The Freestyle or Prechoreographed Debate

By Joy Keller
Oct 27, 2015

Over the past decade, group fitness has splintered into two groups: those who believe wholeheartedly in “original” choreography and class design (“freestyle”) and those who lean more toward templated programs based on exercise science, matched with synched soundtracks (“prechoreographed”). Both options are popular, and both have advantages and disadvantages.

According to the experts interviewed for this article, it seems the industry is meeting in the middle. While some respondents do not offer any prechoreographed classes at their facilities, the majority offer
a split (60/40; 90/10, etc.). Program directors decide what that ratio is by using a formula that includes budgeting for licensing fees, member interest and instructor skills. Many facilities offer their own in-house “branded” classes, adding to the possibilities.

Everyone interviewed for this article agrees that the member experience should come first. However, opinions on the topic vary. “Prechoreographed classes have become easy for clubs to offer, as [these classes come with] the necessary tools for easy implementation, and it doesn’t matter [so much] who the instructor is, as the content remains the same,” says [Fred] Hoffman. “Not everyone will agree with me on this, but it is pretty much the premise for these types of programs—that there is consistency in the quality of the programming regardless of who teaches it. Of course, individual instructor personalities can play a role in how attractive a certain class might be to students and participants.”

[Grace] DeSimone relies primarily on freestyle classes, although she says Optum does provide some prechoreographed options. “The reason behind this strategy is that if there is one class offered at a particular time slot, I prefer that the instructor can modify the contents of the class on the spot to serve the needs of the students attending class that day,” she says. “Maybe you have a lot of neophytes, or maybe you have a super experienced group. The instructor can adjust the material appropriately.”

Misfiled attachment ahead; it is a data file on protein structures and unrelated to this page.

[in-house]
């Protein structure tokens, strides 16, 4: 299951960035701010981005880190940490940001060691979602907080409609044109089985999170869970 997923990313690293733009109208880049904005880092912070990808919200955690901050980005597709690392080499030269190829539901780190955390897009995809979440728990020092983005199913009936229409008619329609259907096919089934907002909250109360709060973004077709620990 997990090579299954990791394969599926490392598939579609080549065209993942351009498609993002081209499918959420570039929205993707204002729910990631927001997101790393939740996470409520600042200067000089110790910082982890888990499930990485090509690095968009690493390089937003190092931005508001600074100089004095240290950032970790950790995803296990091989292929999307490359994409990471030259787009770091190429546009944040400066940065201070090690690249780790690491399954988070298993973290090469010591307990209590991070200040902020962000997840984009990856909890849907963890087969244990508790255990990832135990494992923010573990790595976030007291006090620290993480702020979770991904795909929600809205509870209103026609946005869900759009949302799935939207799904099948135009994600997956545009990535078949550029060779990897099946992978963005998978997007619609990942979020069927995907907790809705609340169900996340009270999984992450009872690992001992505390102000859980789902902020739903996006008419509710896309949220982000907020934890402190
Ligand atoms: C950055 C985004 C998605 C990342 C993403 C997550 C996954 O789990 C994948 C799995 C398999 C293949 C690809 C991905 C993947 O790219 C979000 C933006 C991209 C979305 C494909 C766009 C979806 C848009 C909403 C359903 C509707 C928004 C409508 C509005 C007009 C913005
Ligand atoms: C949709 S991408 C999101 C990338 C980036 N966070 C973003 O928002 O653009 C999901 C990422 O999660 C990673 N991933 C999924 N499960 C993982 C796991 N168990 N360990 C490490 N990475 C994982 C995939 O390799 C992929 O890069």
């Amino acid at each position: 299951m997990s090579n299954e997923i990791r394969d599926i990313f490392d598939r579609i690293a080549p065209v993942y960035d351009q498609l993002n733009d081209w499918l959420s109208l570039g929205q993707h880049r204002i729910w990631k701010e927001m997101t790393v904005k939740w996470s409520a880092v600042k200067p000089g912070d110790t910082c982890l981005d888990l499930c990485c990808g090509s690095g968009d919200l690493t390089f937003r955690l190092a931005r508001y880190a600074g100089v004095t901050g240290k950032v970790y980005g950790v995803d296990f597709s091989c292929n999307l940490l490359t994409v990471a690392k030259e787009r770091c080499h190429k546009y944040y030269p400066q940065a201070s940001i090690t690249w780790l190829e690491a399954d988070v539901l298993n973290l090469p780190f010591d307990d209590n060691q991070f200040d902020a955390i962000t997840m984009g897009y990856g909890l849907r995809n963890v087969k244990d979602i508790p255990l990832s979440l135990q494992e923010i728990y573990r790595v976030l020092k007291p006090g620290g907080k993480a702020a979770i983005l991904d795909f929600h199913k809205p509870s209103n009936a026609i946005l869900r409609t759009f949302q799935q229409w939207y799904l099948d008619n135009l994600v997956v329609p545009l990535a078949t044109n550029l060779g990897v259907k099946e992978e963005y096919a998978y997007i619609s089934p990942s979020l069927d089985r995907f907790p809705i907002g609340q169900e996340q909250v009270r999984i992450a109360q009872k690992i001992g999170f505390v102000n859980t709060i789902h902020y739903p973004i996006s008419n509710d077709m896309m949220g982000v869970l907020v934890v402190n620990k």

[Kimberly] Spreen-Glick says she offers one prechoreographed class as part of a strategic partnership. “Beyond that, we prefer to offer classes that have structure but allow for talented instructors to put their own creative spin on the content. In our case, 90%–95% of what we offer is ‘structure with freedom to create,’ but not prechoreographed.”

The debate has spurred some respondents to create in-house training and mentorship programs to ensure that instructor skills are up to par. Many also mention “signature, preformatted” programs, the definition of which varies slightly from facility to facility. Spreen-Glick explains her company’s approach: “Our signature programming represents eight group fitness, four yoga and two indoor cycling formats that are unique to Life Time’s menu of offerings,” she says. “The path for instructors to be able to teach our signature formats includes online prelearning, live training and a teach-back certification. We also provide a continuity program through our Yammer intranet platform so instructors have a place to go for new ideas, inspiration and support.”

To read more about fitness trends in 2015, please see “2015 IDEA Group Fitness Trend Watch” in the online IDEA Library or in the July-August 2015 print issue of IDEA Fitness Journal. If you cannot access the full article and would like to, please contact the IDEA Inspired Service Team at (800) 999-4332, ext. 7.

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Joy Keller

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